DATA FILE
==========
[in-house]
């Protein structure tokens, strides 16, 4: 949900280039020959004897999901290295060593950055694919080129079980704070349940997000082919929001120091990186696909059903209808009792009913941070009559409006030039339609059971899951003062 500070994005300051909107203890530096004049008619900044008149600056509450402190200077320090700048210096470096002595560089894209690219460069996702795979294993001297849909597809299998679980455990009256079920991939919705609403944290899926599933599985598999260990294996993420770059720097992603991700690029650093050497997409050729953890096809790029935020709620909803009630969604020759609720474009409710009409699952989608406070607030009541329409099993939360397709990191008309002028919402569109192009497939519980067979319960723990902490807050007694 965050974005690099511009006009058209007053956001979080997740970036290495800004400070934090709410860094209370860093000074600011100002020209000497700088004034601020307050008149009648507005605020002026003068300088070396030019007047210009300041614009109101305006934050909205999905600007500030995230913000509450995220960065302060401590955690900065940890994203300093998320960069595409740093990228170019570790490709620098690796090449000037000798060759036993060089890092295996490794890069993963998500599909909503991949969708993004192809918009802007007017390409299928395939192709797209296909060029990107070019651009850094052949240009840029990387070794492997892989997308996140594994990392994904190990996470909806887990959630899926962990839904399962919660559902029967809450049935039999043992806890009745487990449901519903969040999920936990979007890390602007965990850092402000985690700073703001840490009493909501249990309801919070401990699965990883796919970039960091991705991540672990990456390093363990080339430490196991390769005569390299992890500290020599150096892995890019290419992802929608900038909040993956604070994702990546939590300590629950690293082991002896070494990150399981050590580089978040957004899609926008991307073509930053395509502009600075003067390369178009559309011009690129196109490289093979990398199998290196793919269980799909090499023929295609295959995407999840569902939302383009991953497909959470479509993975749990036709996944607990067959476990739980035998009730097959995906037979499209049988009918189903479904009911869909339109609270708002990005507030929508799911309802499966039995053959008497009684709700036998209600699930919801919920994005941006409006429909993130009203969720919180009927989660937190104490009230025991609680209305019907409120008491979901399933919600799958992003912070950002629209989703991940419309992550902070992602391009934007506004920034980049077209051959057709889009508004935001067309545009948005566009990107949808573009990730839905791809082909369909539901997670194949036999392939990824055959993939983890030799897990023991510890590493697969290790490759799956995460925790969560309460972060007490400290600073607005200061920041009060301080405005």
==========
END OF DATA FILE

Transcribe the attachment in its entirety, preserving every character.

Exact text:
[in-house]
């Protein structure tokens, strides 16, 4: 949900280039020959004897999901290295060593950055694919080129079980704070349940997000082919929001120091990186696909059903209808009792009913941070009559409006030039339609059971899951003062 500070994005300051909107203890530096004049008619900044008149600056509450402190200077320090700048210096470096002595560089894209690219460069996702795979294993001297849909597809299998679980455990009256079920991939919705609403944290899926599933599985598999260990294996993420770059720097992603991700690029650093050497997409050729953890096809790029935020709620909803009630969604020759609720474009409710009409699952989608406070607030009541329409099993939360397709990191008309002028919402569109192009497939519980067979319960723990902490807050007694 965050974005690099511009006009058209007053956001979080997740970036290495800004400070934090709410860094209370860093000074600011100002020209000497700088004034601020307050008149009648507005605020002026003068300088070396030019007047210009300041614009109101305006934050909205999905600007500030995230913000509450995220960065302060401590955690900065940890994203300093998320960069595409740093990228170019570790490709620098690796090449000037000798060759036993060089890092295996490794890069993963998500599909909503991949969708993004192809918009802007007017390409299928395939192709797209296909060029990107070019651009850094052949240009840029990387070794492997892989997308996140594994990392994904190990996470909806887990959630899926962990839904399962919660559902029967809450049935039999043992806890009745487990449901519903969040999920936990979007890390602007965990850092402000985690700073703001840490009493909501249990309801919070401990699965990883796919970039960091991705991540672990990456390093363990080339430490196991390769005569390299992890500290020599150096892995890019290419992802929608900038909040993956604070994702990546939590300590629950690293082991002896070494990150399981050590580089978040957004899609926008991307073509930053395509502009600075003067390369178009559309011009690129196109490289093979990398199998290196793919269980799909090499023929295609295959995407999840569902939302383009991953497909959470479509993975749990036709996944607990067959476990739980035998009730097959995906037979499209049988009918189903479904009911869909339109609270708002990005507030929508799911309802499966039995053959008497009684709700036998209600699930919801919920994005941006409006429909993130009203969720919180009927989660937190104490009230025991609680209305019907409120008491979901399933919600799958992003912070950002629209989703991940419309992550902070992602391009934007506004920034980049077209051959057709889009508004935001067309545009948005566009990107949808573009990730839905791809082909369909539901997670194949036999392939990824055959993939983890030799897990023991510890590493697969290790490759799956995460925790969560309460972060007490400290600073607005200061920041009060301080405005």